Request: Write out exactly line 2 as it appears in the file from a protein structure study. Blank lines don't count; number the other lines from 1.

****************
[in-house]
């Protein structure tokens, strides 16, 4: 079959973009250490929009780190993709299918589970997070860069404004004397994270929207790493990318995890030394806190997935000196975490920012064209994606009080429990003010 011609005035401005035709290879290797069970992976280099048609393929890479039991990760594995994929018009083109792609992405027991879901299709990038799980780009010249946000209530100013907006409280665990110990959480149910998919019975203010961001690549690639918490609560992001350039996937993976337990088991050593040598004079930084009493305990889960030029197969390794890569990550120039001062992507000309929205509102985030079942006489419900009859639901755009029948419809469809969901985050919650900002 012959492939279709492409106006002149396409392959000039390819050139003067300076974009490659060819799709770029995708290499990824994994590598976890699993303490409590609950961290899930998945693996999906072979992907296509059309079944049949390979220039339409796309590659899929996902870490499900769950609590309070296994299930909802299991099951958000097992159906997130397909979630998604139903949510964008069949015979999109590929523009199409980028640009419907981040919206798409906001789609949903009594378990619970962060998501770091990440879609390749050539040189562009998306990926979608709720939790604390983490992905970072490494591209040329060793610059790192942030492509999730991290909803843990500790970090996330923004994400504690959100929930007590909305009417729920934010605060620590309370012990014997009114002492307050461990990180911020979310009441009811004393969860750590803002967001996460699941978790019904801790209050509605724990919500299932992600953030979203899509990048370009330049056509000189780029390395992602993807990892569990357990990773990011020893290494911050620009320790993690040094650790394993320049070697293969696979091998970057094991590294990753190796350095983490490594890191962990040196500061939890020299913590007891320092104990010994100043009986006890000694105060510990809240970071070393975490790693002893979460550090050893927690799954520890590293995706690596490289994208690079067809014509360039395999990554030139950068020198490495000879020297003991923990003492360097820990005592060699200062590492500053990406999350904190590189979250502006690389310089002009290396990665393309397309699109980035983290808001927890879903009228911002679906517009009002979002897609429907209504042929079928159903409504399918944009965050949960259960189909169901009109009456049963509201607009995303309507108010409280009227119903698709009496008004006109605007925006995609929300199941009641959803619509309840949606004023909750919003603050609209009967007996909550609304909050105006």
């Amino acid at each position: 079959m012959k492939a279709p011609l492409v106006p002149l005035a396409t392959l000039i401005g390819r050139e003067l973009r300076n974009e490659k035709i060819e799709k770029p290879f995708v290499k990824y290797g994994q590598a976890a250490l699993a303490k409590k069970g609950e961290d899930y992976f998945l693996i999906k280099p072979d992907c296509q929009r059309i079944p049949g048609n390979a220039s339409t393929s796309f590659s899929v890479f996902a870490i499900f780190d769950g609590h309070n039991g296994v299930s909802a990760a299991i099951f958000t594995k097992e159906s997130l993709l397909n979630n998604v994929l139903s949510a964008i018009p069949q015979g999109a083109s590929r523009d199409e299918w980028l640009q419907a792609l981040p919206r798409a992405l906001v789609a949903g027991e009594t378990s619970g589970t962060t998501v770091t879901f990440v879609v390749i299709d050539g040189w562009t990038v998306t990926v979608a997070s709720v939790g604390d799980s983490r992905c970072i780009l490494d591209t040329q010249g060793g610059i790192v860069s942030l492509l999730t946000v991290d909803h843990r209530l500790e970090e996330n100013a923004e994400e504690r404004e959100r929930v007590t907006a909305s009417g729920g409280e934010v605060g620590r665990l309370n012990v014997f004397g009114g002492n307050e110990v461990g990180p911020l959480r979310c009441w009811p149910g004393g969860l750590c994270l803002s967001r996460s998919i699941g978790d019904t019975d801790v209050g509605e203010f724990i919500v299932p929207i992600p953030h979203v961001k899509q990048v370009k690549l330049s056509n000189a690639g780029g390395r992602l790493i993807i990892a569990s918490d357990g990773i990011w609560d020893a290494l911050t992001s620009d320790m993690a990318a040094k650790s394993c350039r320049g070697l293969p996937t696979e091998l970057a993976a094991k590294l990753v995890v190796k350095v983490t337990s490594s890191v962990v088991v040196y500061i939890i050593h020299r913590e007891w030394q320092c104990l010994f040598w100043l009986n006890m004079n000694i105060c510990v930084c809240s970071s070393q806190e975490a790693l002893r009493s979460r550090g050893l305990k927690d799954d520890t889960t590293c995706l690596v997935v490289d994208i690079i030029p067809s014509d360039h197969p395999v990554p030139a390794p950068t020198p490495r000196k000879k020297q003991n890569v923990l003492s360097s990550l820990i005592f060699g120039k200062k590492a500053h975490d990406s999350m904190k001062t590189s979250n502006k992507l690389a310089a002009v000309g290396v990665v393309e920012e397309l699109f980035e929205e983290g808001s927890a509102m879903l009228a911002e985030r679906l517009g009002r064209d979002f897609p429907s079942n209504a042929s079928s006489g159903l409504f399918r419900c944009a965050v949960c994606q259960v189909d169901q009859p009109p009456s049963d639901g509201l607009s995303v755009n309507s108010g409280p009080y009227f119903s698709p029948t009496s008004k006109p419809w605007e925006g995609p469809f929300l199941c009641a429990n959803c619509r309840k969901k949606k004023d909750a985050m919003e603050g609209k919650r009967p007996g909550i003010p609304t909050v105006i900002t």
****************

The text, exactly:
């Protein structure tokens, strides 16, 4: 079959973009250490929009780190993709299918589970997070860069404004004397994270929207790493990318995890030394806190997935000196975490920012064209994606009080429990003010 011609005035401005035709290879290797069970992976280099048609393929890479039991990760594995994929018009083109792609992405027991879901299709990038799980780009010249946000209530100013907006409280665990110990959480149910998919019975203010961001690549690639918490609560992001350039996937993976337990088991050593040598004079930084009493305990889960030029197969390794890569990550120039001062992507000309929205509102985030079942006489419900009859639901755009029948419809469809969901985050919650900002 012959492939279709492409106006002149396409392959000039390819050139003067300076974009490659060819799709770029995708290499990824994994590598976890699993303490409590609950961290899930998945693996999906072979992907296509059309079944049949390979220039339409796309590659899929996902870490499900769950609590309070296994299930909802299991099951958000097992159906997130397909979630998604139903949510964008069949015979999109590929523009199409980028640009419907981040919206798409906001789609949903009594378990619970962060998501770091990440879609390749050539040189562009998306990926979608709720939790604390983490992905970072490494591209040329060793610059790192942030492509999730991290909803843990500790970090996330923004994400504690959100929930007590909305009417729920934010605060620590309370012990014997009114002492307050461990990180911020979310009441009811004393969860750590803002967001996460699941978790019904801790209050509605724990919500299932992600953030979203899509990048370009330049056509000189780029390395992602993807990892569990357990990773990011020893290494911050620009320790993690040094650790394993320049070697293969696979091998970057094991590294990753190796350095983490490594890191962990040196500061939890020299913590007891320092104990010994100043009986006890000694105060510990809240970071070393975490790693002893979460550090050893927690799954520890590293995706690596490289994208690079067809014509360039395999990554030139950068020198490495000879020297003991923990003492360097820990005592060699200062590492500053990406999350904190590189979250502006690389310089002009290396990665393309397309699109980035983290808001927890879903009228911002679906517009009002979002897609429907209504042929079928159903409504399918944009965050949960259960189909169901009109009456049963509201607009995303309507108010409280009227119903698709009496008004006109605007925006995609929300199941009641959803619509309840949606004023909750919003603050609209009967007996909550609304909050105006």